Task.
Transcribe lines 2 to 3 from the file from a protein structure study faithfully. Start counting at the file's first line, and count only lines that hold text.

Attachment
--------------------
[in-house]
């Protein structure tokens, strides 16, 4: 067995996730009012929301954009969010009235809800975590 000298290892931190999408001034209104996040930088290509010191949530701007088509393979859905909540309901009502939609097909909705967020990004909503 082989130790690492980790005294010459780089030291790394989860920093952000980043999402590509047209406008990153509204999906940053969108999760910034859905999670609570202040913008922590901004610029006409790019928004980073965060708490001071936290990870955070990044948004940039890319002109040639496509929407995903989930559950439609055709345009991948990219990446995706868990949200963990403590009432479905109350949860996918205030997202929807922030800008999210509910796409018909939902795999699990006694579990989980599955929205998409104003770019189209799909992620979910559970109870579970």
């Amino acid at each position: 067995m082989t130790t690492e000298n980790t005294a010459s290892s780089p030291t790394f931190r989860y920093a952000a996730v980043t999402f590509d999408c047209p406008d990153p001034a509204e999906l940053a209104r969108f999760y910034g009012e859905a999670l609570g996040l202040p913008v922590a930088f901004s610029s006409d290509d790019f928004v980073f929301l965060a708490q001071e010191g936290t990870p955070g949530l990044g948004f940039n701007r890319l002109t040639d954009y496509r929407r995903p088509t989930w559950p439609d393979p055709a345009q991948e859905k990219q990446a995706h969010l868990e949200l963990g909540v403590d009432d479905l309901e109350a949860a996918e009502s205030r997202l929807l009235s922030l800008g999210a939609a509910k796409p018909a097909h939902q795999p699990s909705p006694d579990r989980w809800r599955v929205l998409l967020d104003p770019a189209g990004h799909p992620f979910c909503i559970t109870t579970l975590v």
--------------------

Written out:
């Protein structure tokens, strides 16, 4: 067995996730009012929301954009969010009235809800975590 000298290892931190999408001034209104996040930088290509010191949530701007088509393979859905909540309901009502939609097909909705967020990004909503 082989130790690492980790005294010459780089030291790394989860920093952000980043999402590509047209406008990153509204999906940053969108999760910034859905999670609570202040913008922590901004610029006409790019928004980073965060708490001071936290990870955070990044948004940039890319002109040639496509929407995903989930559950439609055709345009991948990219990446995706868990949200963990403590009432479905109350949860996918205030997202929807922030800008999210509910796409018909939902795999699990006694579990989980599955929205998409104003770019189209799909992620979910559970109870579970």
């Amino acid at each position: 067995m082989t130790t690492e000298n980790t005294a010459s290892s780089p030291t790394f931190r989860y920093a952000a996730v980043t999402f590509d999408c047209p406008d990153p001034a509204e999906l940053a209104r969108f999760y910034g009012e859905a999670l609570g996040l202040p913008v922590a930088f901004s610029s006409d290509d790019f928004v980073f929301l965060a708490q001071e010191g936290t990870p955070g949530l990044g948004f940039n701007r890319l002109t040639d954009y496509r929407r995903p088509t989930w559950p439609d393979p055709a345009q991948e859905k990219q990446a995706h969010l868990e949200l963990g909540v403590d009432d479905l309901e109350a949860a996918e009502s205030r997202l929807l009235s922030l800008g999210a939609a509910k796409p018909a097909h939902q795999p699990s909705p006694d579990r989980w809800r599955v929205l998409l967020d104003p770019a189209g990004h799909p992620f979910c909503i559970t109870t579970l975590v």